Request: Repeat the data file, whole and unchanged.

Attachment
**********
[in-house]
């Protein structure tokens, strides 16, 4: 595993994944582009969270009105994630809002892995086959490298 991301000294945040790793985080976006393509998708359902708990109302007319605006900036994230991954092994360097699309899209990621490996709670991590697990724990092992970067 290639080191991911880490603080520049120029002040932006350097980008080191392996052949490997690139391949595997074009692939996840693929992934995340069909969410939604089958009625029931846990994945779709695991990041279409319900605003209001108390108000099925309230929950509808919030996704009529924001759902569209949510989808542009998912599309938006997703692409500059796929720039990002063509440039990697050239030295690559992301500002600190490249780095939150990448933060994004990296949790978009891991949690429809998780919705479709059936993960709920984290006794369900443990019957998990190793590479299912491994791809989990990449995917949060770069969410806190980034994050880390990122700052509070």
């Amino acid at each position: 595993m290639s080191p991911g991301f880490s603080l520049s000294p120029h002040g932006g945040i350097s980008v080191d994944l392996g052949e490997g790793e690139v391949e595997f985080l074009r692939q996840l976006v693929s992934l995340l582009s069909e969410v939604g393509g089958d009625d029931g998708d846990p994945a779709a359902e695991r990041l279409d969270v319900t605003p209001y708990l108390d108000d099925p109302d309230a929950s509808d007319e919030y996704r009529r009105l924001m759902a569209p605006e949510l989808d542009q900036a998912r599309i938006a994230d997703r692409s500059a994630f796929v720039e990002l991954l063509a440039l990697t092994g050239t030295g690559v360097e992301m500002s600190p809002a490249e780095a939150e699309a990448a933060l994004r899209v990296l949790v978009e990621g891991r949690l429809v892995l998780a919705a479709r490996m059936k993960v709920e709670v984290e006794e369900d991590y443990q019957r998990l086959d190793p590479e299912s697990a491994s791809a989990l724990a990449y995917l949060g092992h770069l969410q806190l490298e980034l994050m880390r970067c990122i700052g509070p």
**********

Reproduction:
[in-house]
């Protein structure tokens, strides 16, 4: 595993994944582009969270009105994630809002892995086959490298 991301000294945040790793985080976006393509998708359902708990109302007319605006900036994230991954092994360097699309899209990621490996709670991590697990724990092992970067 290639080191991911880490603080520049120029002040932006350097980008080191392996052949490997690139391949595997074009692939996840693929992934995340069909969410939604089958009625029931846990994945779709695991990041279409319900605003209001108390108000099925309230929950509808919030996704009529924001759902569209949510989808542009998912599309938006997703692409500059796929720039990002063509440039990697050239030295690559992301500002600190490249780095939150990448933060994004990296949790978009891991949690429809998780919705479709059936993960709920984290006794369900443990019957998990190793590479299912491994791809989990990449995917949060770069969410806190980034994050880390990122700052509070």
């Amino acid at each position: 595993m290639s080191p991911g991301f880490s603080l520049s000294p120029h002040g932006g945040i350097s980008v080191d994944l392996g052949e490997g790793e690139v391949e595997f985080l074009r692939q996840l976006v693929s992934l995340l582009s069909e969410v939604g393509g089958d009625d029931g998708d846990p994945a779709a359902e695991r990041l279409d969270v319900t605003p209001y708990l108390d108000d099925p109302d309230a929950s509808d007319e919030y996704r009529r009105l924001m759902a569209p605006e949510l989808d542009q900036a998912r599309i938006a994230d997703r692409s500059a994630f796929v720039e990002l991954l063509a440039l990697t092994g050239t030295g690559v360097e992301m500002s600190p809002a490249e780095a939150e699309a990448a933060l994004r899209v990296l949790v978009e990621g891991r949690l429809v892995l998780a919705a479709r490996m059936k993960v709920e709670v984290e006794e369900d991590y443990q019957r998990l086959d190793p590479e299912s697990a491994s791809a989990l724990a990449y995917l949060g092992h770069l969410q806190l490298e980034l994050m880390r970067c990122i700052g509070p």